Blog

Protect Your Eyes From UV Radiation

Spring is coming! While we all look forward to warmer, brighter days, it’s important to protect our eyes against the sun’s ultraviolet (UV) light. Exposure to UV radiation has been linked to the development of cataracts, skin cancer and growths on the eye. The danger is greatest during the summer, of course, when UV radiation from the sun is three times greater than winter.

The best way to protect your vision from UV light is to wear high quality sunglasses that block both UVA and UVB radiation. Don’t be fooled by color or darkness of the lenses –be sure to check the label for 99 or 100 percent UV protection. Wraparound or oversized frames are best for blocking the sun’s rays from every angle.

We strongly recommend polarized lenses. These are extremely effective at reducing glare, which is especially troublesome on cloudy and hazy days. Surrounded by water here in South Jersey, I recommend polarized lenses to all my patients.

Beware of gimmicks such as infrared blockers – infrared rays do not cause eye damage. Despite the marketing hype, there is no evidence that the oft-advertised ‘blue blockers’ are of any value.

For the very substantial percentage of us who wear glasses, consider prescription sunwear. Assess whether or not your lifestyle has you spending much of your time outdoors or driving during the day. The convenience of prescription sunglasses may justify the added cost. The doctors at the Coastal Jersey Eye Center strongly recommend wearing sunglasses. Classic Eyewear, our optical dispensary, wants to help by offering a substantial discount on sunglasses purchased at the same time as regular glasses.

March 3, 2017

Early Detection Critical to Treating Glaucoma

Glaucoma is a major cause of vision loss worldwide. It affects more than 3 million people in the United States – nearly half of whom are unaware they have the disease. During Glaucoma Awareness Month in January, the Coastal Jersey Eye Center joins the American Academy of Ophthalmology in reminding the public that early detection and treatment can help protect your sight.

Glaucoma damages the optic nerve, which transmits visual information from the retina to the brain. Typically, the disease initially has no signs or symptoms. If left untreated, glaucoma can cause irreversible blindness.

The Academy recommends that everyone have a comprehensive eye exam at age 40. This exam provides ophthalmologists an opportunity to examine the eye, including the optic nerve, for signs of damage and other problems that may affect vision. Individuals at greater risk for glaucoma include people:

• over age 40;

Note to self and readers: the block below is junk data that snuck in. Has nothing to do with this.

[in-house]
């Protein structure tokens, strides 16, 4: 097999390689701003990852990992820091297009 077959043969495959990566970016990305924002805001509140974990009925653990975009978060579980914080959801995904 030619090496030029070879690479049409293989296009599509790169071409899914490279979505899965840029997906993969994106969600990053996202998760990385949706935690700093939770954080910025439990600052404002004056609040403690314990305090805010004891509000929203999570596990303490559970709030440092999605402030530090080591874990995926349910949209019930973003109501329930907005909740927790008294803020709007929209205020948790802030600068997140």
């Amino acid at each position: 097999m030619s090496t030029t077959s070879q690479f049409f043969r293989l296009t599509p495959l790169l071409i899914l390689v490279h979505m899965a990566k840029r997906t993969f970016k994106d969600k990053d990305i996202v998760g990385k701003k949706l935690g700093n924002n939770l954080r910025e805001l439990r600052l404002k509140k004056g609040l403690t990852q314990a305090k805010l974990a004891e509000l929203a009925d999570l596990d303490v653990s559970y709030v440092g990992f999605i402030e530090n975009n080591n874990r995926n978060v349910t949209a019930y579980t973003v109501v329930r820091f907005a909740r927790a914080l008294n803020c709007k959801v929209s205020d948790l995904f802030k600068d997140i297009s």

• of African, Asian or Hispanic heritage;
• who have high eye pressure detected during an eye exam;
• who are farsighted or nearsighted;
• who have experienced eye trauma or eye injury;
• whose corneas are thin in the center;
• or who have diabetes, migraines, high blood pressure or poor blood circulation.

Treatment for glaucoma often involves medicated eye drops or laser treatments, which work by lowering eye pressure to reduce the amount of fluid in the eye, and by increasing fluid outflow from the eye.

“Glaucoma is typically symptomless to patients; however, permanent, irreversible vision loss can already be taking place,” said Andrew G. Iwach, M.D., a clinical spokesperson for the American Academy of Ophthalmology. “Early detection is paramount to avoiding blindness and managing this disease.”

“Treatment is safe, effective and convenient,” said Dr. Stephen Uretsky of the Coastal Jersey Eye Center, “and the diagnosis is simple to make during an office visit.”

February 10, 2017

Dry Eye Syndrome (DES)

Burning, stinging, redness, scratchiness and eye pain are some of the symptoms of Dry Eye Syndrome (DES). DES is an important health problem that can have significant effects on quality-of-life.

Millions of Americans suffer from DES. About 6% of women under 50 and 10% over 75 are affected. Younger women and men are also affected. A recent survey found that DES sufferers are 3 times more likely to have trouble driving, reading and using a computer.

One of the most common symptoms is excessive tearing. You might ask: How can the eye be ‘dry’ despite producing tears? Reflex tearing (tearing when something flies in the eye), for example, is the body's unsuccessful attempt to correct the underlying dryness.

There may be many causes of DES, but most cases are due to aging, eyelid infections (blepharitis) and autoimmune disorders (Sjogren’s Syndrome). Blepharitis is an inflammatory condition of the eyelids that causes chronic redness and prevents the eyelids from producing important components of the tear film, aggravating DES symptoms.

The mainstay treatment is Restasis which is safe, and allergic reactions are rare. Omega 3 supplements also help alleviate symptoms when used with Restasis. Treatment of other associated conditions, including blepharitis, is also necessary. Artificial tears are used for minor symptoms.

January 5, 2017